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Naomi Osaka signals break from tennis after US Open defeat

2021 US Open Tennis tournament: Japan


The two-time U.S. Open champion didn’t say when she might return to the circuit after losing to 18-year-old Canadian Leylah Fernandez.

The most turbulent season of Naomi Osaka’s short career came to an abrupt close on Friday night as she lost in the third round of the U.S. Open before casting doubt on her future in the game.

Osaka, a two-time champion in New York, was making her first Grand Slam appearance since withdrawing from the French Open in the spring, citing mental health concerns. But her form suffered through the season, and she never found her rhythm during the 7-5, 6-7 (2), 4-6 loss to 18-year-old Canadian Leylah Fernandez inside Arthur Ashe Stadium.

Osaka then indicated that she would be stepping away from the sport for a time. The 23-year-old had previously explained that she suffered regular bouts of depression ever since winning her first U.S. Open title at age 20.


“How do I go around saying this?” a tearful Osaka said in her post-match news conference. “I feel like for me recently, like, when I win I don’t feel happy. I feel more like a relief. And then when I lose, I feel very sad. I don’t think that’s normal.”

“Basically I feel like I’m kind of at this point where I’m trying to figure out what I want to do, and I honestly don’t know when I’m going to play my next tennis match,” she added. “I think I’m going to take a break from playing for a while.”

Osaka’s personal struggles this season have played out in public ever since she said in Paris that she would be skipping her media duties, because they caused her undue stress. That incident escalated when the major tournaments levied hefty fines on her. It culminated in her withdrawal from Roland-Garros before her second-round match there.

The highest paid female athlete in the world last year, Osaka later skipped Wimbledon and didn’t return to the circuit until the Olympics in Tokyo. As Japan’s most prominent global athlete, she was tapped to light the Olympic cauldron during the Opening Ceremony. At the time she called it, ​“Undoubtedly the greatest athletic achievement and honor I will ever have in my life.”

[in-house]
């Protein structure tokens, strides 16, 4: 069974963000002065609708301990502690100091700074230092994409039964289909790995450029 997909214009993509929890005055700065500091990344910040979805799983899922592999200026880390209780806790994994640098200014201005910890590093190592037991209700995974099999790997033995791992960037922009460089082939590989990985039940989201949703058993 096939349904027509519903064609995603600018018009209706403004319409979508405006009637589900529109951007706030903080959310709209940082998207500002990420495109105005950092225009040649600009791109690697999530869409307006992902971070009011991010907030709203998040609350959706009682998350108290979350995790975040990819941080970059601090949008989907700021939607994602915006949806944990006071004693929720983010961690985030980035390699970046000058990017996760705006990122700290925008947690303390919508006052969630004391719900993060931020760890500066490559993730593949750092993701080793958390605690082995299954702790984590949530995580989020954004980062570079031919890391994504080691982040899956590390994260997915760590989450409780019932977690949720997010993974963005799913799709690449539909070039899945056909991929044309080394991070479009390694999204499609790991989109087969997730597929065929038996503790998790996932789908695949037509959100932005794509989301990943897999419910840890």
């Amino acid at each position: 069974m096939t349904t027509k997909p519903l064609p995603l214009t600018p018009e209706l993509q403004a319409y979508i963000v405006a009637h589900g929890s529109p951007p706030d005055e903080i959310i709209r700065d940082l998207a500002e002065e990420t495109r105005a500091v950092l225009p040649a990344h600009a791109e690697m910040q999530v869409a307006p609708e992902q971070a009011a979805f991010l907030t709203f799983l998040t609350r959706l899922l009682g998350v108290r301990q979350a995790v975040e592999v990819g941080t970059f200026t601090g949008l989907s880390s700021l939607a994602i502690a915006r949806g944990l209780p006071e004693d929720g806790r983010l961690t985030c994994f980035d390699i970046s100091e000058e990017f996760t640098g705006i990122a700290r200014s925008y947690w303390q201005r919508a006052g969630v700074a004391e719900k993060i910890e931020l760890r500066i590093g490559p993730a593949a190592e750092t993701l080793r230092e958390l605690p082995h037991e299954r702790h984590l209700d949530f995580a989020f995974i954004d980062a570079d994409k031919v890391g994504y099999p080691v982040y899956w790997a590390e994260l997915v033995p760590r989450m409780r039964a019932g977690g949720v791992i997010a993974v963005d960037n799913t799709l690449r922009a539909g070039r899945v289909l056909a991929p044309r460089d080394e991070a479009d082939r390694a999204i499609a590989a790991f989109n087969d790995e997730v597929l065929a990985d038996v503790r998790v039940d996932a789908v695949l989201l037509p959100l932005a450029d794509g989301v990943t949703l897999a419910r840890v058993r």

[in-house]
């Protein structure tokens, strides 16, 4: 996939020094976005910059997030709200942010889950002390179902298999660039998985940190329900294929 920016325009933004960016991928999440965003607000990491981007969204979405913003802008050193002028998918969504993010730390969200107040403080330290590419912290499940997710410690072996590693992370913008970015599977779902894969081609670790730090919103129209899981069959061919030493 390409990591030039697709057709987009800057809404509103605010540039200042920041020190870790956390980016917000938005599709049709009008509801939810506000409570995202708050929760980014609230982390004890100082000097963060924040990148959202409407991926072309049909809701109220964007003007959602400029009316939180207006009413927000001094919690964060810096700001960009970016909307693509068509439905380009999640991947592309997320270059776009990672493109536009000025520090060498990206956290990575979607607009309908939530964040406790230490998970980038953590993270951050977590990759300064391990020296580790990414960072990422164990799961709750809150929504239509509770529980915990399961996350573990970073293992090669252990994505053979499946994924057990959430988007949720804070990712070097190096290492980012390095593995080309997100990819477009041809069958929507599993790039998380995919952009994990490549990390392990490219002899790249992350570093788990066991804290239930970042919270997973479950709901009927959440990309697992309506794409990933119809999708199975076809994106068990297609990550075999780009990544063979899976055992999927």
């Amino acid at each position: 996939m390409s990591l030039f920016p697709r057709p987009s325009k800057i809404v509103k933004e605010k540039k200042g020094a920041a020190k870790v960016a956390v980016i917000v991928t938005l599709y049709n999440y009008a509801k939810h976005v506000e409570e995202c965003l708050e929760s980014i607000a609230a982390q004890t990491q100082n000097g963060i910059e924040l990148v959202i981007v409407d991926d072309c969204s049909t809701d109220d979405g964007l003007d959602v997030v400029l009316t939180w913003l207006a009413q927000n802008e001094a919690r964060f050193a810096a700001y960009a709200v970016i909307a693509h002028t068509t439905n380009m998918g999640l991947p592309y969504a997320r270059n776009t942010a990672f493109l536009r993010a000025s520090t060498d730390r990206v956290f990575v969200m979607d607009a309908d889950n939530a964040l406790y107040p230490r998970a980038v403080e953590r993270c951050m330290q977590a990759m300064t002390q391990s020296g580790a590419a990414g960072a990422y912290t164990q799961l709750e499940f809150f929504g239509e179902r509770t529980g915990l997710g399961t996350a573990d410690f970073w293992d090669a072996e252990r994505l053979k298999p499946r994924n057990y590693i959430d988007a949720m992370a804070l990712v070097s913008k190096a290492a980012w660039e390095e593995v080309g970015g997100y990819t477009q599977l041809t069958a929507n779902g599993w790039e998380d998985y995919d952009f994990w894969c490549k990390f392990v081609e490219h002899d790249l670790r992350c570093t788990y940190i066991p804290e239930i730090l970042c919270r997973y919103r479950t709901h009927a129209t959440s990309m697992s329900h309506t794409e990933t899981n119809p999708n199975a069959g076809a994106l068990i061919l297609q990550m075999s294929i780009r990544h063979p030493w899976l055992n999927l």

But she exited the Olympics after a third-round upset where she said she didn’t know how to cope with the pressure. In the space of a season, she went from being the new face of women’s tennis and the Tokyo Games to being the face of the mental health conversation in sports. The spotlight on her never dimmed.


On Friday night, Osaka played far below the standards that have made her the best hardcourt player in women’s tennis in recent years. At her best, she would have made light work of Fernandez, who is ranked No. 73 in the world. Yet here, Osaka’s first serve fell apart and her temper got the best of her. She slammed her racket to the court twice in the second set.

“I’m really sorry about that. I’m not really sure why,” Osaka said later. “I was telling myself to be calm, but I feel like maybe there was a boiling point.”

“Normally I feel like I like challenges,” she added. “But recently I feel very anxious when things don’t go my way, and I feel like you can feel that. I’m not really sure why it happens the way it happens now.”

“You could kind of see that. I was kind of like a little kid.”


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